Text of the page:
This page is dedicated to the installation, configuration and integration of the free-software tool
for browsing source code symbols and definitions known as Cscope on Debian.
Cscope Manual Page
What is Cscope ?
"Cscope is a developer's tool for browsing source code. It has an impeccable Unix pedigree, having been
originally developed at Bell Labs back in the days of the PDP-11. Cscope was part of the official AT&T
Unix distribution for many years, and has been used to manage projects involving 20 million lines of code!"
- -From the official website
Cscope allows searching code for a variety of occurrences, including:
- all references to a symbol
- global definitions
- files including other files
- regex or text string occurrences
- functions calling a function, etc
The fuzzy parser was mainly designed for browsing C code, but is flexible enough to be used with C++/Java and general large text files (grep database).
The tool also features a command line mode, suitable for scripting/GUI backend work.
Cscope runs (and is frequently available in the native repositories) on a variety of *Nix operating systems, including GNU/Linux and BSDs.
Cscope also features Windows/MacOS support, though integration with other Unix based tools is tricky.
On Debian, a simple sudo apt-get install cscope should do.
Sources are available over at Sourceforce.
Note: (NOT in Debian's case) If your version of Vim wasn't compiled with '--enable-cscope', you will need to reconfigure and recompile Vim with that flag.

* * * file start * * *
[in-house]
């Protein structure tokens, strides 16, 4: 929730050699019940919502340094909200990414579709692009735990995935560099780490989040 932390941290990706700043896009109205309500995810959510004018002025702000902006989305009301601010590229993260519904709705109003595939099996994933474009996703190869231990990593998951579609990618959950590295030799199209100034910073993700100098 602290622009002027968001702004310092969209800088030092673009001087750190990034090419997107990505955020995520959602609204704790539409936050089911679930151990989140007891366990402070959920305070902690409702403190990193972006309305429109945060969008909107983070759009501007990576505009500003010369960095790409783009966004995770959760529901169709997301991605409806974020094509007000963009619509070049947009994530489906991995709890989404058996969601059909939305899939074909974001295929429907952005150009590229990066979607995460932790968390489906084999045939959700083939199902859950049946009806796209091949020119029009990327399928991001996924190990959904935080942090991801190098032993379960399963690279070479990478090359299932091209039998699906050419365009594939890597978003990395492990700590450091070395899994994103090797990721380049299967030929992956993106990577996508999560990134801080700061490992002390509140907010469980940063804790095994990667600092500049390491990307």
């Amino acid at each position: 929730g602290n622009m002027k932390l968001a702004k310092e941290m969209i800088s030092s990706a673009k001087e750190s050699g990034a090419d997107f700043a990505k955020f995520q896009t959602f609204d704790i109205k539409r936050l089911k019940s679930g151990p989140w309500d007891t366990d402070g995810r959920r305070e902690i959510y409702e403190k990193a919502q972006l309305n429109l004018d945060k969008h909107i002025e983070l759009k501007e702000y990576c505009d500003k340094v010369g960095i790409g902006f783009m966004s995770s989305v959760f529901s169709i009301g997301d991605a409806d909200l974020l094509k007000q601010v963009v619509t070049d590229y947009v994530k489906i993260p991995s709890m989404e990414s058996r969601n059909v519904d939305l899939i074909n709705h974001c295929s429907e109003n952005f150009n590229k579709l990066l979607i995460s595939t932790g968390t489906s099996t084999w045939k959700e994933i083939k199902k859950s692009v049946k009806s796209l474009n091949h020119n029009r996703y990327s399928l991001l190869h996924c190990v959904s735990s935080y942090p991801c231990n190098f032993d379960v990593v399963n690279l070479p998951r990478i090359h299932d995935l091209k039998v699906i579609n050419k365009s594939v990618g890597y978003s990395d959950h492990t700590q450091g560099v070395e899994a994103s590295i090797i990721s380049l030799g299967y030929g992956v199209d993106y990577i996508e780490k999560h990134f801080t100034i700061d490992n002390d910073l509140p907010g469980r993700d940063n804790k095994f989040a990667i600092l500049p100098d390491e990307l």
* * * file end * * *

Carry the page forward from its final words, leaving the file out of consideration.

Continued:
You can check if your version of Vim is compiled with the cscope flag by issuing the following command: vim --version | grep "cscope".
If the output contains "+cscope" then your version of Vim has cscope support.
1.Download the cscope_maps.vim file, and arrange for it to be read by Vim at startup time.
Stick the file in your $HOME/.vim/plugin directory (or in any other 'plugin' subdirectory in your 'runtimepath').
2.Go into a directory with some C code in it, and enter cscope -R (the '-R' makes Cscope parse all subdirectories, not just the current directory).
This will build the Cscope database and drop you into Cscope's default text user interface.
Move with the arrow keys and hit any of the numbers displayed on the left side to jump into Vim at the specified symbol location.
This method implies closing Vim every time you want to perform another Cscope search, which is not preferred.
Therefore, the next step will introduce the Vim plugin.
3.Open a source code file in Vim and hover the cursor over a frequently used symbol (eg. int in C).
Type "CTRL-\ s" (Control-backslash, then just 's') in quick succession, and you should see a menu at the bottom of your Vim window showing you
all the uses of the symbol in the program.
Select one of them and hit enter, and you'll jump to that use. As with ctags, you can hit "CTRL-t" to jump back to your original location before the search
(and you can nest searches and CTRL-t will unwind them one at a time).
A full tutorial on Cscope+Vim is available at http://cscope.sourceforge.net/cscope_vim_tutorial.html.
Footnote: In my personal use, the latest versions of Vim+Cscope don't accept the default
Control-backslash modifier combination, resulting in a broken experience.
I personally swapped the CTRL-\ modifier combination in the cscope_maps.vim file to an unused key such as 'z'.
Thus the full key combination becomes just z+s, z+f , etc.